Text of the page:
July 29, 2014
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N. Korea brutality detailed in U.N. report
Posted on Feb 18, 2014 | by Staff

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GENEVA (BP) -- A report detailing brutal crimes against humanity in North Korea was released by a United Nations commission that urged the international community to take responsibility for protecting the people there.

The fact that North Korea "has for decades pursued policies involving crimes that shock the conscience of humanity raises questions about the inadequacy of the response of the international community," the report states.

The United Nations Commission of Inquiry on Human Rights in North Korea, in its 400-page report and supporting documents released Feb. 17, cites "unspeakable atrocities" committed by the government against the North Korean people.

"The gravity, scale and nature of these violations reveal a state that does not have any parallel in the contemporary world," the commission, established a year ago, said.

The findings are based on public testimonies from about 80 witnesses and more than 240 private interviews with victims and other witnesses. Though the international community has known of ongoing atrocities in North Korea, observers believe the vivid details conveyed in the new report should make a difference.

North Korea uses public executions and forced disappearances into political prison camps to terrorize its citizens into submission, the report states, noting between 80,000 and 120,000 political prisoners are estimated to be detained in four large camps.

"There is an almost complete denial of the right to freedom of thought, conscience and religion, as well as of the rights to freedom of opinion, expression, information and association," according to the report, described by The Washington Post as "a devastating read."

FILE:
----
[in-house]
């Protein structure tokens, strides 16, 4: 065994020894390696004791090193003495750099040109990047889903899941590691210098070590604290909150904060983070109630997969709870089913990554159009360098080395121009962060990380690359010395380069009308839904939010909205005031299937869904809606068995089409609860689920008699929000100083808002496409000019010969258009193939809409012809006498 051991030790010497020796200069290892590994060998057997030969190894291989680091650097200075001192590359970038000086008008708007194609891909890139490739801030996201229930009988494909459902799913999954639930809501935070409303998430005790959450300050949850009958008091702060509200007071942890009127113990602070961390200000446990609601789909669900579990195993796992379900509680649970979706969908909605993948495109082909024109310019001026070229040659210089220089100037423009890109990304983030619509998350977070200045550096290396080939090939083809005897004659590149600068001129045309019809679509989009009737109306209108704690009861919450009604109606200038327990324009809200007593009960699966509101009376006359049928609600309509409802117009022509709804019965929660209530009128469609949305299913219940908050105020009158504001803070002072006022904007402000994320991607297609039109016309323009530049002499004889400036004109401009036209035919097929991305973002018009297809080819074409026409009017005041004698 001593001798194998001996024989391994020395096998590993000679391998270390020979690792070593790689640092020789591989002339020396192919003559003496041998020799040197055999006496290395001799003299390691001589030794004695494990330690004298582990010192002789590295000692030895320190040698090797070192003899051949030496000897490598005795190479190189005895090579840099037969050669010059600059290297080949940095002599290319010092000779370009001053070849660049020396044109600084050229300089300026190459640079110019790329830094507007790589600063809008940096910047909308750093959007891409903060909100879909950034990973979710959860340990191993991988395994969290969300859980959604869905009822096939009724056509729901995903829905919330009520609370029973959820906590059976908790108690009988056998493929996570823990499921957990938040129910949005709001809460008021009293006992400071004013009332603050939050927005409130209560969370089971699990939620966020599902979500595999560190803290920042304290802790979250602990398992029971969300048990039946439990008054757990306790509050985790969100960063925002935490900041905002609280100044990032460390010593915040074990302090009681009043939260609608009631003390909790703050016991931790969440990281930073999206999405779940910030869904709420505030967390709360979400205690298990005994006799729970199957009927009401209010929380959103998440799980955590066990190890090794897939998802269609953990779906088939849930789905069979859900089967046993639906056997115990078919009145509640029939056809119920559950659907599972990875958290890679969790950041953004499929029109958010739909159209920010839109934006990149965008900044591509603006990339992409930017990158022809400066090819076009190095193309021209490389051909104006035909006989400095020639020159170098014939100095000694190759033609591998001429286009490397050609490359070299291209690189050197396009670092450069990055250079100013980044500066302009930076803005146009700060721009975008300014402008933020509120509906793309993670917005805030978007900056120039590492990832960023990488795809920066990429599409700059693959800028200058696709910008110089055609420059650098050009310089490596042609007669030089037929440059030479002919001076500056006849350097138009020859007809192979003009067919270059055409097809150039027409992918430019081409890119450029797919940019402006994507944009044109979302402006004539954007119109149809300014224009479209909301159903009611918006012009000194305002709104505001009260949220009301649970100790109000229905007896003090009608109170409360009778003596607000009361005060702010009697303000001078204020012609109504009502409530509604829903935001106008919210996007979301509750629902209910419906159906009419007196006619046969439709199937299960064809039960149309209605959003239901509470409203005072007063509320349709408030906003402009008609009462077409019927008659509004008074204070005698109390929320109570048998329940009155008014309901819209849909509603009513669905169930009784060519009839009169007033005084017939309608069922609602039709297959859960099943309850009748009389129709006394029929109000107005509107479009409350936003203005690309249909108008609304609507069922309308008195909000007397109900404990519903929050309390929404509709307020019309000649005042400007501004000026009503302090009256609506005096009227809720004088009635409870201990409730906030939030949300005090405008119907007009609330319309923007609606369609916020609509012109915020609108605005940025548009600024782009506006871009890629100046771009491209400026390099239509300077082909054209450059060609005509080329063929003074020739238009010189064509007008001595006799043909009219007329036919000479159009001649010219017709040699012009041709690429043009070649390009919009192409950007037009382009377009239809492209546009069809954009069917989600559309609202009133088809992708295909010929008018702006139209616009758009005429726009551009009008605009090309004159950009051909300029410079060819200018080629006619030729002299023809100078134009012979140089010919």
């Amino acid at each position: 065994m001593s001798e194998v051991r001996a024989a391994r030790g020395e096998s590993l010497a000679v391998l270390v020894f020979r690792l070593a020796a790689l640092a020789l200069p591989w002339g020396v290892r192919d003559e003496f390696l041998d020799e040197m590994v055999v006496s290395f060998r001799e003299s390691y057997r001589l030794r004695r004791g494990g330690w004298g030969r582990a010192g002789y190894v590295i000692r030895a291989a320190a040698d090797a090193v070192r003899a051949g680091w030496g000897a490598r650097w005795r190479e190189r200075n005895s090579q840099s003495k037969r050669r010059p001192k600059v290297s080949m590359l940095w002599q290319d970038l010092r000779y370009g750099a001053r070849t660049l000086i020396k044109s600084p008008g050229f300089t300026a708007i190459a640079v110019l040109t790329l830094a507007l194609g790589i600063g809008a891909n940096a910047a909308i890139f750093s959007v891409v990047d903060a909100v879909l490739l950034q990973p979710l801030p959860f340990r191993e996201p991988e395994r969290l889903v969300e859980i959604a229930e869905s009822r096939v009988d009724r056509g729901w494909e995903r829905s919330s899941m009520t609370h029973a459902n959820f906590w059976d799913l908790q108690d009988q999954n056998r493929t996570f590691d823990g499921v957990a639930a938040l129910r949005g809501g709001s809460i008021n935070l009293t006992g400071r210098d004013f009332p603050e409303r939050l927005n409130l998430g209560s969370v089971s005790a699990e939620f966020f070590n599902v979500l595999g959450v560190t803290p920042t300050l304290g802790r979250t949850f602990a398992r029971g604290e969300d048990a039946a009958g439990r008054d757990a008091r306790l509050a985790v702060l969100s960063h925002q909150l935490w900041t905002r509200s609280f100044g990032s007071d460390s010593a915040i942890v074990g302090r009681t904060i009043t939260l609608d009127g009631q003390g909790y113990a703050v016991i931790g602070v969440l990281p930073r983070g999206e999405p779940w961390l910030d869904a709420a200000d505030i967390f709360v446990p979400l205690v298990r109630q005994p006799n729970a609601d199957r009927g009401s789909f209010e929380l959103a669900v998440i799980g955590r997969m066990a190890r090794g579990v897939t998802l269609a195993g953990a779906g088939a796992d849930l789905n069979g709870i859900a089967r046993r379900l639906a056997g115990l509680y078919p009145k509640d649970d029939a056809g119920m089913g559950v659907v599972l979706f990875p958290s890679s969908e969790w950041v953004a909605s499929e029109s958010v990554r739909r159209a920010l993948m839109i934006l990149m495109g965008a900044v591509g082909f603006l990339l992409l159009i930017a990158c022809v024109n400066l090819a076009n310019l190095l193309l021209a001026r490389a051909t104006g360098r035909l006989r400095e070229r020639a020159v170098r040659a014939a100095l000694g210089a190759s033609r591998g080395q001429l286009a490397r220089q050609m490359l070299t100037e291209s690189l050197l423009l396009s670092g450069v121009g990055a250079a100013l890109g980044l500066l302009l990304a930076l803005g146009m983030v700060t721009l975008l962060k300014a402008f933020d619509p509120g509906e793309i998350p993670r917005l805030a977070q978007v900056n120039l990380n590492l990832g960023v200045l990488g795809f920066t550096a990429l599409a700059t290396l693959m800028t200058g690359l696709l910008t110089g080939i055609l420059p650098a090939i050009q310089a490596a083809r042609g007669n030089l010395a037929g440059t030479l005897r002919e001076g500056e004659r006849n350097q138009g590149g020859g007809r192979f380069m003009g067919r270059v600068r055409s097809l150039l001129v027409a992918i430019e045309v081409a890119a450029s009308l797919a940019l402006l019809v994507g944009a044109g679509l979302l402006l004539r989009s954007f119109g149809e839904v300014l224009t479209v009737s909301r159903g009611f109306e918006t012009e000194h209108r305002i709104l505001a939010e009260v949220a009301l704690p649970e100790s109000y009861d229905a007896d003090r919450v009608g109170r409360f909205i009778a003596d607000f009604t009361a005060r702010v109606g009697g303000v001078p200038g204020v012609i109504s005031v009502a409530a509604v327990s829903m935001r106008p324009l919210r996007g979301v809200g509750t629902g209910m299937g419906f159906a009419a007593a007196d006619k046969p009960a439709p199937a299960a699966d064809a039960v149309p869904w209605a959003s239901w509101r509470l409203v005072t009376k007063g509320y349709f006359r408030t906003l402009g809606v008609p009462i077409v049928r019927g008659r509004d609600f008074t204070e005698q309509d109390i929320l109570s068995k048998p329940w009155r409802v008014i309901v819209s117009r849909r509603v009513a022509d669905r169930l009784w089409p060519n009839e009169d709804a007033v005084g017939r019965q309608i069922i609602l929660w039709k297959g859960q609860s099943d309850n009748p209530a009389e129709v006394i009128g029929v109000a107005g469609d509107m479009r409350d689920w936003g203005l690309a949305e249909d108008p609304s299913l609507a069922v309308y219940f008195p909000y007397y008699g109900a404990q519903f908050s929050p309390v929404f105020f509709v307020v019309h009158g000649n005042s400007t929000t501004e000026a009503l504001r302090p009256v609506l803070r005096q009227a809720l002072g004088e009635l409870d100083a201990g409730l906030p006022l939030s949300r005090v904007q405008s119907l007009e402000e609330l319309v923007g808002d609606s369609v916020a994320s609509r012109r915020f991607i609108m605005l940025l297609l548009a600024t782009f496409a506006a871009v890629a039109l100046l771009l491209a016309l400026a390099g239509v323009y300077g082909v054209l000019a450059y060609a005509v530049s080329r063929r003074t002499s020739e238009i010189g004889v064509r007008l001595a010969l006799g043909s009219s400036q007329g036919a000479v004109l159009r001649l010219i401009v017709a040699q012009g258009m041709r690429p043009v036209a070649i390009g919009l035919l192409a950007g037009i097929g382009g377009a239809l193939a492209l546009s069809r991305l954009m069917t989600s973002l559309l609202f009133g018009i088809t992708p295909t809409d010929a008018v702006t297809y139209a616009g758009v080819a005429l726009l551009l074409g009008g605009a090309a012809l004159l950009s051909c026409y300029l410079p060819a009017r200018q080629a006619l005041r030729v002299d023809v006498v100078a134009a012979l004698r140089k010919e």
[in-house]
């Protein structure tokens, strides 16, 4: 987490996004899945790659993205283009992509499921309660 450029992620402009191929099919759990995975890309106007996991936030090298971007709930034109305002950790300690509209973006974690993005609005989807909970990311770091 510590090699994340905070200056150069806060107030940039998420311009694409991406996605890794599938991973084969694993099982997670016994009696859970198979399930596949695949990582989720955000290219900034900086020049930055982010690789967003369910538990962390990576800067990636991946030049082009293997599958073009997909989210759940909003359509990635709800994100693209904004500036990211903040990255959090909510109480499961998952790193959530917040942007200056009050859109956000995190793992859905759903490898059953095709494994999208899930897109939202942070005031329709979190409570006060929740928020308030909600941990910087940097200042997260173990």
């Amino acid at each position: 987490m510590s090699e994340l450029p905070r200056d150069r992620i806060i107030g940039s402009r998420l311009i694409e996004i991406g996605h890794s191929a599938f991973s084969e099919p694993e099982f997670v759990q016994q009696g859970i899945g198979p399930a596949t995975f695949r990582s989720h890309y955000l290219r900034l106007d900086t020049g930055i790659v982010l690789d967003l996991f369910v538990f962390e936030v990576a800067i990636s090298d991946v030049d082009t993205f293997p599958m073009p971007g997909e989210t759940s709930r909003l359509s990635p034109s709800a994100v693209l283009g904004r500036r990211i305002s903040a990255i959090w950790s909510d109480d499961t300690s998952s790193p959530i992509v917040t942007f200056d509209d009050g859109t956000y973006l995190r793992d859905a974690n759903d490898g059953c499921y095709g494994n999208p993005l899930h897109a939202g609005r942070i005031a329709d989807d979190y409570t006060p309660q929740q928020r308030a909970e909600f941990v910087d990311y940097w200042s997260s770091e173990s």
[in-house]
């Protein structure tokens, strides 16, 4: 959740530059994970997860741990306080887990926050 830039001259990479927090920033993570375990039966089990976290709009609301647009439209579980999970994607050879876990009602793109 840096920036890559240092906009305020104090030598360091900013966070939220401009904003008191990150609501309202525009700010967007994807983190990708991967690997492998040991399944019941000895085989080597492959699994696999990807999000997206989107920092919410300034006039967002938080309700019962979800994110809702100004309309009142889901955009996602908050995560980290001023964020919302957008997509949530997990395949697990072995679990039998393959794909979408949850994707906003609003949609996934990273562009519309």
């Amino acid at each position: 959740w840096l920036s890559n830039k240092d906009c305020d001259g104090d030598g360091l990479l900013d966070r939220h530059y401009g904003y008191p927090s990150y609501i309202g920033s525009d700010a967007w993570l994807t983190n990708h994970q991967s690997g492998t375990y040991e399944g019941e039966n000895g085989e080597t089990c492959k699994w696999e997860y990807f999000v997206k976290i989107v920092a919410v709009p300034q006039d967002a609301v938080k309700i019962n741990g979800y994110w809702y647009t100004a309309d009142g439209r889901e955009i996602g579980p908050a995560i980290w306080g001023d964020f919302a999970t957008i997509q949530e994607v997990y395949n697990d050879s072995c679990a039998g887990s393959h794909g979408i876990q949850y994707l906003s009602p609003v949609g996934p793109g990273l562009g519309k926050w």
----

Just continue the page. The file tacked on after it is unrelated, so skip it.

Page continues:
Military spending is prioritized while vast numbers of North Koreans endure avoidable starvation, the commission found. Pregnant women who escape North Korea and then are found and forced to return are "regularly subjected to forced abortions, and babies born to repatriated women are often killed," the document states.

If war or revolution breaks out in North Korea, the commission found, authorities there have been instructed -- and drills have been held -- to kill all prisoners and "eliminate any evidence."

The commission urged all other nations not to forcibly return North Korean refugees to their home country. It also sent a letter to Kim Jong Un, North Korea's dictator, notifying him that the case would be referred to the International Criminal Court in The Hague.

Among the prisoners held in a labor camp is American Kenneth Bae, described in February by President Obama as "a Christian missionary who's been held in North Korea for 15 months, sentenced to 15 years of hard labor." Bae suffers from chronic medical conditions including diabetes, cardiac problems and severe back pain.
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Compiled by Baptist Press assistant editor Erin Roach. Get Baptist Press headlines and breaking news on Twitter (@BaptistPress), Facebook (Facebook.com/BaptistPress) and in your email (baptistpress.com/SubscribeBP.asp).
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